The shop concerned had its licence suspended for 3/6 months and was fined.
Re letters to the board,I can tell you from experience that in matters like this the police will always act and when it is from the board they will positively jump through hoops.
anonymous
Jupiter that's a really sad state of affairs and will only get worse as budgets are cut .

Great tip to write to the licencing board, the tendancy is for people to think somebody else will complain, but if you want something to get done you have to do it yourself.

RR
JAGZ1876
QUOTE (pumps100 @ 23rd Dec 2011, 09:40am) *
I am sorry but I am not happy about the way this survey has been reported. The Scotsman ran with a Daily Star like headline:-

'One in seven children ‘drinking regularly’

I see the Scotman's sexing up of the survey as Scottish Government spin in relation to gathering support for its 'alcohol minimum pricing' legislation designed to curb Scotland’s alleged binge-drink culture.

Pumps, i have to disagree with you about the Hootsman's headline.
Rather than supporting the governments alcohol minimum pricing policy they are doing the opposite.

The Main Stream media take a pro unionist stance to such an extent that if the SNP had discovered penicillin yesterday, they and the opposition parties would immediately block it's introduction.

As for the topic i applaud Jupiter's lead by reporting any shop selling alcohol to under age children, we should all be vigilant to these unscrupulous traders.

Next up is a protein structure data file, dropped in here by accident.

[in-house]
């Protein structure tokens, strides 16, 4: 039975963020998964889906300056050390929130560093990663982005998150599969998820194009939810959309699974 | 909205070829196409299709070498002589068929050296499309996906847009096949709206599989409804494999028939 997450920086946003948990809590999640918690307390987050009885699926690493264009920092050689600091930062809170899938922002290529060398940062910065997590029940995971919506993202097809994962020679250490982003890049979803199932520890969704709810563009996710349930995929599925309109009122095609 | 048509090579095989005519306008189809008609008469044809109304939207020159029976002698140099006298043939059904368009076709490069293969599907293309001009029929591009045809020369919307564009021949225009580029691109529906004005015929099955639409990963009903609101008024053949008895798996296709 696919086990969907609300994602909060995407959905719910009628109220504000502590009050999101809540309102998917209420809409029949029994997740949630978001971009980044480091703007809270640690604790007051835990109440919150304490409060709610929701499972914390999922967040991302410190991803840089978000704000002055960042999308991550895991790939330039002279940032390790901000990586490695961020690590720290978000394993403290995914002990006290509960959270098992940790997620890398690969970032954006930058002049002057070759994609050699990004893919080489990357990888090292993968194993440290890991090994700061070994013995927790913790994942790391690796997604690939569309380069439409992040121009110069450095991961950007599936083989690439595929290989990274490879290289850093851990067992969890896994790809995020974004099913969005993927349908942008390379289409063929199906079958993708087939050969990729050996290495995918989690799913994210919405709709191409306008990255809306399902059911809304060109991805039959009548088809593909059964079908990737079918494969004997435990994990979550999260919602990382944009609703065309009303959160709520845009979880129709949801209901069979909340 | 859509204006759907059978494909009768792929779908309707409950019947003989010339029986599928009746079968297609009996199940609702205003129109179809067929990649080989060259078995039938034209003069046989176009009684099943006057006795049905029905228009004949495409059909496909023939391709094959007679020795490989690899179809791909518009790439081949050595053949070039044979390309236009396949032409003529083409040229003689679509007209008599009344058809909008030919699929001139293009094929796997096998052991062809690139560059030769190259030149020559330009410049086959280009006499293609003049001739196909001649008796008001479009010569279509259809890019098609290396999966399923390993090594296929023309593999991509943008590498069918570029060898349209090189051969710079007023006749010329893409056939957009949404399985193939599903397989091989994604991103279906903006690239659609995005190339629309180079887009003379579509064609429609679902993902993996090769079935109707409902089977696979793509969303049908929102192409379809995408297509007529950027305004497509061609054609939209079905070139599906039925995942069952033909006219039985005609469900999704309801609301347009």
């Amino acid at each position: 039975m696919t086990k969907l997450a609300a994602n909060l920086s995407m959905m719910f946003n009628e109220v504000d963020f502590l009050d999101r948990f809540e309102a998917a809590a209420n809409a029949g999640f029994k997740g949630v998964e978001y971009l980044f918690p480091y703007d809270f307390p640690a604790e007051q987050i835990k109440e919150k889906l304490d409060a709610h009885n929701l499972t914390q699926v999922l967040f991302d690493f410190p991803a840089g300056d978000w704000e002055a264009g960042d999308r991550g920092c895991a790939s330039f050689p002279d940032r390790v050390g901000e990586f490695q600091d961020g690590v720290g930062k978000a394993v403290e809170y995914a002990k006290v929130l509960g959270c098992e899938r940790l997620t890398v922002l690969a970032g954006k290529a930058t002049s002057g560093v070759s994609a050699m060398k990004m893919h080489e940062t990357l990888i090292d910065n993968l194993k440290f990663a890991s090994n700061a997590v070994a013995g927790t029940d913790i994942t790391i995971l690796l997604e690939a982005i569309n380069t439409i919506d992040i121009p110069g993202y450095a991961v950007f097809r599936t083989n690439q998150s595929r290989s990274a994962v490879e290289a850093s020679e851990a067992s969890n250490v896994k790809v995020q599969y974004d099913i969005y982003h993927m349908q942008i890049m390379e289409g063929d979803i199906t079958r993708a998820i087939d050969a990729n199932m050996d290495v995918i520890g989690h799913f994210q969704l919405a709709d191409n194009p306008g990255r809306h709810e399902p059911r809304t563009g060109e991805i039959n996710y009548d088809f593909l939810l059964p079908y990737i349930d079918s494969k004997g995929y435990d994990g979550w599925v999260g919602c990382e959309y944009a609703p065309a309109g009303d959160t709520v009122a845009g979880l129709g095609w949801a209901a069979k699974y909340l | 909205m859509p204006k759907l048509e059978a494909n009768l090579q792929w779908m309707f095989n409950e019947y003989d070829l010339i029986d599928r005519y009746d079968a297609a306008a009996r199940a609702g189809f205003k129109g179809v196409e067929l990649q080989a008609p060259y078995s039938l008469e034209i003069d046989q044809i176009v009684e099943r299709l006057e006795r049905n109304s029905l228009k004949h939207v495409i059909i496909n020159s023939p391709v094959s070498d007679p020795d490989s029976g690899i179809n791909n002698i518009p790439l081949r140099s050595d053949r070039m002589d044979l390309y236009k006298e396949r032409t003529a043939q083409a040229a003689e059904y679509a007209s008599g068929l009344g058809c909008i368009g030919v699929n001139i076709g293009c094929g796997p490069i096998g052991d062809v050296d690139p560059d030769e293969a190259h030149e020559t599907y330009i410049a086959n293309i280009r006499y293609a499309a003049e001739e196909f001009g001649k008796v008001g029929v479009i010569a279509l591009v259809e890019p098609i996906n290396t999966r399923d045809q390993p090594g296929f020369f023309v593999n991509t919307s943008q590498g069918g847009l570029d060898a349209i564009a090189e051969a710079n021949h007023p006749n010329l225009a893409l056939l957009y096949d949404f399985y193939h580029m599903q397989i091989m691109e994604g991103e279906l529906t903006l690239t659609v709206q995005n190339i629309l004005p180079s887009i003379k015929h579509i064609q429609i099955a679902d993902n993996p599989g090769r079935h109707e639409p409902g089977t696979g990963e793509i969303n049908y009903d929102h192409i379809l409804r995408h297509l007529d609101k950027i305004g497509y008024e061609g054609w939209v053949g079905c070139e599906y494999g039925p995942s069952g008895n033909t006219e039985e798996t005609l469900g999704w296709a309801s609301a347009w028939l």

While this is a serious issue that needs tackled, i take survey's of school children with a pinch of salt, if someone had surveyed me as a 13 year old about drinking or having sex etc, i would have lied through my teeth just to look big in the eye's of my peer's.
pumps100
QUOTE (Jupiter @ 23rd Dec 2011, 11:17am) *
Pumps,I havent read the item but in reality I dont need surveys,reports or anything else for that matter to tell me because I have eyes and see that there is a large number of children drinking.You might be aware Im a retired poloice officer and I saw it then.I confiscated booze,I took drunk kids to hospital,I prosecuted people under the Licensing act.Endemic isnt too strong a word.
I recall my childhood and dont remember alcohol being part of it or of my peers but now it seems par for the course for kids to chip in for a bottle of "voddy or Bucky or 20/20"
Dont be under any illusion drinking in the young has developed in to a major social issue with all the attendant evils asscociated with it.
I would urge all our posters to report it when they see kids drinking or if they have knowledge about where they are getting their hands on it.

Jupiter,

You have misread my intentions if you think I am defending underage drinking. I just don't like people trying to mislead. For example this survey says that 'younger people in Scotland' drink regularly at almost twice the level of those same young people in England. This is nonsense in my opinion.